Since the fall of 2013, Snowy Owl sightings within their movement corridors and at urban airports and have increased significantly in Eastern Canada and the United States. The Snowy Owl breeds in the Arctic Tundra and feeds mainly on lemmings (small rodents) whose populations are cyclical and vary greatly year to year. In terms of the number of lemmings, 2013 broke all records (Project SNOWstorm, 2017), and all data currently suggests that 2017 was also a successful year. Years in which lemmings are abundant allows the owls to raise many young throughout the summer. Since these young owls eventually have to find their own hunting territory, many descend further south to find unoccupied territory due to strong competition in the north. These boom years have had an impact on the number of Snowy Owls seen in the south for several years following since individuals in their first, second, and third year need to find their own hunting territory for the winter. Unquestionably, airports represent a territory similar to where the owls breed with their large open areas and trees where prey, small rodents in this case, are abundant. Additionally, one of the hunting behaviors of owls observed at airports is to wait for prey to cross open asphalt surfaces. By doing so, makes their presence highly undesirable.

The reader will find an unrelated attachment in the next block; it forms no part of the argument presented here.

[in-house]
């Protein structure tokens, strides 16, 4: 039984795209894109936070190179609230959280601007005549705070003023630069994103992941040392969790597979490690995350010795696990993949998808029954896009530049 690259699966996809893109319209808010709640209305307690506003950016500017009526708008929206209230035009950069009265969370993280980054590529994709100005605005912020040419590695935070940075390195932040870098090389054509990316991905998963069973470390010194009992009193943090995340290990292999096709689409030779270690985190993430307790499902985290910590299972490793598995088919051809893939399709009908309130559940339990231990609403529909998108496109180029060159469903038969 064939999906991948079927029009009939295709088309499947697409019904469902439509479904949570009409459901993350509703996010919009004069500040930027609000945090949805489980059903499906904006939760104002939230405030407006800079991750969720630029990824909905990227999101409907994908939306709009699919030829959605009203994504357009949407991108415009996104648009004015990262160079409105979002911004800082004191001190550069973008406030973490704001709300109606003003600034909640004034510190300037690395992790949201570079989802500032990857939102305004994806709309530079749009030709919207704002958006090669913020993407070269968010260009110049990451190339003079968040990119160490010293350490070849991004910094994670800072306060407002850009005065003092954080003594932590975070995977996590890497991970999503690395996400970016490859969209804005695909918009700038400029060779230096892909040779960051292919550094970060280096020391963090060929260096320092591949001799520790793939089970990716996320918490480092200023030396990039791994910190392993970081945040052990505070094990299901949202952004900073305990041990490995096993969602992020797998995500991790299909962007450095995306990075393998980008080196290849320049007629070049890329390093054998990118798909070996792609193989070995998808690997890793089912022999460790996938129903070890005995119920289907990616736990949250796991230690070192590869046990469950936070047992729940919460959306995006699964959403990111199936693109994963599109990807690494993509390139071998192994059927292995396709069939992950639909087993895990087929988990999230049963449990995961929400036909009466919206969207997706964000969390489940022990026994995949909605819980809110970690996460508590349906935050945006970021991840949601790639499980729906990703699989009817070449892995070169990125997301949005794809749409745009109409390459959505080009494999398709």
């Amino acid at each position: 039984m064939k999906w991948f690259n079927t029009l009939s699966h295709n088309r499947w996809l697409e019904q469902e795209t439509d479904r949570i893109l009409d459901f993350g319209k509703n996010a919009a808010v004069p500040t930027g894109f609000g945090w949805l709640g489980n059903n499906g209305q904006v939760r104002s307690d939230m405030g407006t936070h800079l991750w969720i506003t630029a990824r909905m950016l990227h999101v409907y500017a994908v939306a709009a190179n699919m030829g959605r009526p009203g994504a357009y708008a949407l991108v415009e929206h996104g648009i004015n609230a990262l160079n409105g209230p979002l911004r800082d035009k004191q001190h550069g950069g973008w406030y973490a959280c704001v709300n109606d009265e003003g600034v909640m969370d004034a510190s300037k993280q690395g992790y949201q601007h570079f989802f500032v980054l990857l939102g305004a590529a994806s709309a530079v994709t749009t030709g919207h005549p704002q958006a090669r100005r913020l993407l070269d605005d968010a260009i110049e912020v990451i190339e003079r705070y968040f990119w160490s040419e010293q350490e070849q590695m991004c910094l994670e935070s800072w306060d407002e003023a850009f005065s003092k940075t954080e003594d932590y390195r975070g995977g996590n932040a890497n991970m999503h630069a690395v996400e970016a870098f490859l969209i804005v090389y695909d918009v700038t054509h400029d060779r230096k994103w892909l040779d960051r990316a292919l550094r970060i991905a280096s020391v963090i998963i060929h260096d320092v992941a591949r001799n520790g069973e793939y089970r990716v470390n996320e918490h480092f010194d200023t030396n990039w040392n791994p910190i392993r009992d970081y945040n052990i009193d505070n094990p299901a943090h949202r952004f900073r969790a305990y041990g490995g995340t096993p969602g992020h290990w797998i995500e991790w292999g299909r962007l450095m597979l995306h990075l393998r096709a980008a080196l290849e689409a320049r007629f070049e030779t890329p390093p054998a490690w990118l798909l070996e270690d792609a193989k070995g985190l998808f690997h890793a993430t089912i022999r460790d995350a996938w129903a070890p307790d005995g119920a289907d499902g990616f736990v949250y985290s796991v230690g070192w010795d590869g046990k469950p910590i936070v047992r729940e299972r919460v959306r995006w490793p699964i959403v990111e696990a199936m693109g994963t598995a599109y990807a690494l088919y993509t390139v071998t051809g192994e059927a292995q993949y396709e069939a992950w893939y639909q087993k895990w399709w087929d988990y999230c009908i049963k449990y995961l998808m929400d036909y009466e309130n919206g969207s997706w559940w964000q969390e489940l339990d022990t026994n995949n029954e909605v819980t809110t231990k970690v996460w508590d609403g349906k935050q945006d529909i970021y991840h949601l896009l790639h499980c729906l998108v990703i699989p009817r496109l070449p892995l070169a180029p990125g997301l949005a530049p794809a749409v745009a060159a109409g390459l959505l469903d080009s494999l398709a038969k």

Our team has opted for a capture and relocation strategy rather than euthanizing or scaring, which proved to be of little to no benefit for this species. Over the years, Flacon has developed its capture technique by trapping the owls using a net on a circular arc (commonly known as a bow net) activated using a remote trigger.
The following video shows the stages of capture set up by Falcon at airports, as well as the release of a snowy owl. JF Therrien. 2017. A New Season – and a Report from the Arctic. On line: https://www.projectsnowstorm.org/posts/new-season-report-arctic/ consulted on March 28th, 2018.
Planting of Small Fruit Bearing Plants